The ASEAN region is of global biodiversity importance, exceptionally species-rich, and contains extremely high proportions of country-endemic species found nowhere else on Earth. Species and their habitats are under pressure from unsustainable offtake by illegal wildlife trade, in addition to habitat loss driven by commercial agriculture, infrastructure, and energy projects. Hence, without urgent attention, many species within ASEAN could become extinct in the next few decades. Loss of regionally endemic species in the region would equal global extinctions and a loss of unique natural and cultural heritage across ASEAN.
This assessment provides an overview of current conservation status and available baseline data for ASAP species. Through a comprehensive analysis of primary threats and drivers, a review of area-based conservation measures, ongoing conservation efforts, and the policy context, the assessment generates recommendations for species conservation and recovery for all threatened land and freshwater vertebrate species in the ASEAN region.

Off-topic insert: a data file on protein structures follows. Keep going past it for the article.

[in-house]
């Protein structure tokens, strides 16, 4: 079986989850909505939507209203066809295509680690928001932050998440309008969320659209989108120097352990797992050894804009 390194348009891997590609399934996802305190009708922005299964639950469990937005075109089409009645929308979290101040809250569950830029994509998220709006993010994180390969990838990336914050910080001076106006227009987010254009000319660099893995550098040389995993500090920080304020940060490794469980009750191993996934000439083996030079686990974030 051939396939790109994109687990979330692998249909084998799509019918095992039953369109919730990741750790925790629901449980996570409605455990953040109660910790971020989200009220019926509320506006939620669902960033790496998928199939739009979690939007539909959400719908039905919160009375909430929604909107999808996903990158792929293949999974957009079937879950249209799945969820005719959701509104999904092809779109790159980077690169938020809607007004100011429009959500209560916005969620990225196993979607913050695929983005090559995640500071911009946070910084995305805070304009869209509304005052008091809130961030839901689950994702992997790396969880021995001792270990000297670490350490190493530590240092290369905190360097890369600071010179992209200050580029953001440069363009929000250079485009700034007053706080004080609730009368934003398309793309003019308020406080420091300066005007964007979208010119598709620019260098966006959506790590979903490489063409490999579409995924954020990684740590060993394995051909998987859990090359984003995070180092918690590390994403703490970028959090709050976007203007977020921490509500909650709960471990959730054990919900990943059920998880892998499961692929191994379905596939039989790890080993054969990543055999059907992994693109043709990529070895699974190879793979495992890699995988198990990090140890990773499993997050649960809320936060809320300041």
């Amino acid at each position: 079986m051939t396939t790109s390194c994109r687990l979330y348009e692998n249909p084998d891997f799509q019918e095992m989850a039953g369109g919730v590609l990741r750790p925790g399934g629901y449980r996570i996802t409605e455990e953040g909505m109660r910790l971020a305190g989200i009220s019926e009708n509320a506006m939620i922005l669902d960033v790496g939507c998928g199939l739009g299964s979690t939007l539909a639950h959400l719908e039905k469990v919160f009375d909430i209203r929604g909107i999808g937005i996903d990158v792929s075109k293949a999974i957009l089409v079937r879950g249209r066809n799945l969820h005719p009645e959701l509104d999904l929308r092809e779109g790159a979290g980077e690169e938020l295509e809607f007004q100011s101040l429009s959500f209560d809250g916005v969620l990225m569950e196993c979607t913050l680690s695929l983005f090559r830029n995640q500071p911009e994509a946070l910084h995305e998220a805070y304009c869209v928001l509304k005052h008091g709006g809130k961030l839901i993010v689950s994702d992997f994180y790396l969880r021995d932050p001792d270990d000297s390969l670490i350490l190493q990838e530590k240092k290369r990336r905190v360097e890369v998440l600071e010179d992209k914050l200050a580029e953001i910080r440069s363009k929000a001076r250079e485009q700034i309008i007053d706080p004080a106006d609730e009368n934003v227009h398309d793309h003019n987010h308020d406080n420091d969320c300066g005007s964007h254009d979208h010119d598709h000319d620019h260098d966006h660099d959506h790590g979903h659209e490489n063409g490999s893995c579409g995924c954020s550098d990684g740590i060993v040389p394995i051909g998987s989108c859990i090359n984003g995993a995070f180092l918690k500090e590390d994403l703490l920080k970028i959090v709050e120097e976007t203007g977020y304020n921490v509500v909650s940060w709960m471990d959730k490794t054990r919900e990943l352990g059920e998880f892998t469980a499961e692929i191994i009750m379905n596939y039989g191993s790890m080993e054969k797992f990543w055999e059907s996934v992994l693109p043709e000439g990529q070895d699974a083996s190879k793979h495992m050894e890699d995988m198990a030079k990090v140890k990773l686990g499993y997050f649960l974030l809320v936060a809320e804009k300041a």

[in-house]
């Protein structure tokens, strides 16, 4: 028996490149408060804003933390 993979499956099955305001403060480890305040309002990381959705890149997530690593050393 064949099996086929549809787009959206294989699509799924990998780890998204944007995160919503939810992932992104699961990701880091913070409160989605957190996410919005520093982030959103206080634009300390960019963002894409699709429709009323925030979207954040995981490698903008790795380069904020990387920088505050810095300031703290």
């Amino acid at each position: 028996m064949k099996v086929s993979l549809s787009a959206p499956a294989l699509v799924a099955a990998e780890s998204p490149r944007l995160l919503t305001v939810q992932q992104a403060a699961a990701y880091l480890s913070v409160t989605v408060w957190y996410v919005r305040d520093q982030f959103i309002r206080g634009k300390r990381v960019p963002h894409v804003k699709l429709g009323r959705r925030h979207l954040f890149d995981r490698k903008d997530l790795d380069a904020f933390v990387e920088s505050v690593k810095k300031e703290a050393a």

Effectively addressing unsustainable offtake at the site level and along the trade chain together with strengthening area-based conservation measures such as protected and conserved areas, including ASEAN Heritage Parks (AHPs), can contribute to the ecological recovery of threatened species in the ASEAN region. This assessment compiles the evidence base to draw attention to the problem and inform a collective ASEAN response to safeguard the region's unique biodiversity.
Bold and urgent action is needed for biodiversity in the ASEAN region. An ASEAN species declaration is recommended as a vital policy platform to galvanise urgent action to avert species extinctions and secure the region’s extraordinary biodiversity.